In the fall of 2017, our team members Aggie Sweeney and Kate Roosevelt co-authored a list of 10 campaign best practices. These time-tested recommendations represent the wisdom of four decades of service to the Northwest region.
Since then, we’ve recorded a series of six podcasts with leaders from Northwest organizations that exemplified these best practices in their current or recent breakthrough campaigns. Each conversation reveals successes, pain points, and practical advice.
Our fourth episode in the series features Vice President James Plourde speaking with Vice President Dori Young of the Foundations of MultiCare and Executive Director Kristin Barsness of the Mary Bridge Children’s Foundation (part of the MultiCare Health System).
Look out for a new podcast each Tuesday at 7am CT, and catch up on previous episodes:
- Michelle McDaniel of FareStart
- Betsy Troutman of KEXP
- Jason Paulsen and Sarah Brooks of the Methow Conservancy
Listen to the full podcast or read the abbreviated transcript below:
James Plourde: I am thrilled today to be with Dori Young and Kristin Barsness. The three of us, back in 2013 to 2015, worked on a $30 million campaign called Building Dreams Together, and the campaign was designed to promote and enhance children’s services.
When we were working on the campaign, Dori was pretty new to the system. Kristin and I served as counsel to help guide the campaign. Since then, things have changed, but the lessons learned continue to live on.
One of the unique aspects about this campaign is that it involved three entities of the health system. There was the neonatal intensive care unit which was at Tacoma General Hospital.
Kristin Barsness: The second was the Mary Bridge Pediatric ICU and also the Mary Bridge MedSurg Floor. And then the third entity was out at our Good Samaritan Campus in Puyallup, and it was building an endowment for the Children’s Therapy Unit.
James: Mary Bridge and Tacoma General are co-located on the Tacoma campus, but Good Samaritan is in a smaller, rural community that, prior to this campaign, MultiCare had just a few years before acquired.
There were some interesting dynamics there in terms of bringing that community into the overall MultiCare system, which I think was part of the campaign. When you look back, what do you think was the biggest success of the campaign and why?
Kristin: I was counsel for the first year and came in just as the campaign was finishing. But looking back, I think that the biggest success was the planned giving work. It generated nearly $7 million of the goal and, in all but two of the gifts levels for the campaign, made the difference in filling out that gift level.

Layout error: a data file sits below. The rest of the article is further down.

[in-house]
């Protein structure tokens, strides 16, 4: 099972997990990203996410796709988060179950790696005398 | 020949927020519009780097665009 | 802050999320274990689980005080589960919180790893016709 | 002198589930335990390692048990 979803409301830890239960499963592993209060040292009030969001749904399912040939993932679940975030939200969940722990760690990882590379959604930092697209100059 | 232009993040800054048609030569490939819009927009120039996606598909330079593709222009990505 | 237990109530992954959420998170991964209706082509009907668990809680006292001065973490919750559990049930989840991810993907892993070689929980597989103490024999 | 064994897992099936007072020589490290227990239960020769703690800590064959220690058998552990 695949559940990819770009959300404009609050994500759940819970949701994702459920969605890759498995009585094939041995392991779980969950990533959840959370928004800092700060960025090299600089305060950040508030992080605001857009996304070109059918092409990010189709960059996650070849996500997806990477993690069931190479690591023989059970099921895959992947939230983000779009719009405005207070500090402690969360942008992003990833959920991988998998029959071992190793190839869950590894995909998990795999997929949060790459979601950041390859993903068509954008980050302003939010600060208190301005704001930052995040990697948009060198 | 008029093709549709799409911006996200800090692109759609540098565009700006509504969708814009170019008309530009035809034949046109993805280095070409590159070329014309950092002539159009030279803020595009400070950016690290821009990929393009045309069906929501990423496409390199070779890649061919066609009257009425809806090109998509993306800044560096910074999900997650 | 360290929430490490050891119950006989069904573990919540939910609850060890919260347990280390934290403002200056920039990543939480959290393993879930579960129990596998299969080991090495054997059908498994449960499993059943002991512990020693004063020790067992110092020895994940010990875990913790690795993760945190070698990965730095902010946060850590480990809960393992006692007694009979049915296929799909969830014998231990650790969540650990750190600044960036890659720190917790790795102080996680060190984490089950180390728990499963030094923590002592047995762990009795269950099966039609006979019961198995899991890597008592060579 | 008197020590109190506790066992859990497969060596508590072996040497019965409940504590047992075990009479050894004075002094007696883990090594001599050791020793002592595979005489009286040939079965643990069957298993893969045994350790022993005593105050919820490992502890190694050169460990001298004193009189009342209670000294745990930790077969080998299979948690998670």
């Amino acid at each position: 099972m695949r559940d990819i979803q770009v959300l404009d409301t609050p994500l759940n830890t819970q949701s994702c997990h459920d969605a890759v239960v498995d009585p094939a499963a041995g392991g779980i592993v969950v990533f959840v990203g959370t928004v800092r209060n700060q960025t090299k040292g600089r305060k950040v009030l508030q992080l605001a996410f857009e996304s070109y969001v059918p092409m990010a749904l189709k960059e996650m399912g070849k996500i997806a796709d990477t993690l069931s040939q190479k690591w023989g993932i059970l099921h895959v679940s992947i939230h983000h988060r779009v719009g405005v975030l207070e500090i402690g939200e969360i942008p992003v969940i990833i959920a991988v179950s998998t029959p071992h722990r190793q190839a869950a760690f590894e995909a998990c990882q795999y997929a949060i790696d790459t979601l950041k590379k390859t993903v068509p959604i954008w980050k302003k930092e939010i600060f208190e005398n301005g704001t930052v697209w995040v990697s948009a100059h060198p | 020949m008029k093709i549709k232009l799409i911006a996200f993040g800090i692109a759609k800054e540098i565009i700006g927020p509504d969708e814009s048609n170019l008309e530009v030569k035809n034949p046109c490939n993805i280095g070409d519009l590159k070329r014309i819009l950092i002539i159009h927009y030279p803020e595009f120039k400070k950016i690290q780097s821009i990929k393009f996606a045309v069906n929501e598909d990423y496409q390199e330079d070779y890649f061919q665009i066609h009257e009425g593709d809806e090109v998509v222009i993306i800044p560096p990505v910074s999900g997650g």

It also gave the Foundations of MultiCare a huge turn in looking at the importance of planned giving. Not that we weren’t focused on it before, but since then, it’s become part of our annual goals every year.
James: One of the things that we wrestled with is: what do you do with planned gifts in a campaign? How do you count them, do you count them, do you not count them?
Kristin, I credit you as counsel, we came up with a system of how we would count those gifts. We had a mechanism for counting the dollar value of those gifts.
Kristin: Right and recognizing them—we were really careful right out of the gate to make that clear for all our volunteers and to our staff.
Dori Young: Planned giving hadn’t been a real focus for us in the past at the Foundations of MultiCare, so we made becoming proficient in that development work part of the campaign.
And as a result of that, it has lived far beyond the campaign and become a really significant part of everything that we do. It just helped us think about it differently and learn a new practice in our day to day.
Kristin: And I think a good campaign should do that—it should challenge us to buff up our own skillset and strategies.
James: Absolutely. And even though Foundations of MultiCare is an umbrella organization, each of these entities had their own board, each of the hospitals had their own executives, so we really were trying not to run three separate campaigns.
Kristin: We were running three or four campaigns. We were running individual campaigns at the three specific foundations and then an overall campaign to hold us together.
Your question about “what are you most proud of?” coming up in the campaign, for me it seems like the way that we were constantly spinning plates. It was a huge orchestration across those three foundations.
James: My perception is that when we started the campaign, there was a sense of each board wanting to raise the money for their particular entity. Toward the end, I really felt like every gift, for whatever aspect of the campaign, was championed and celebrated.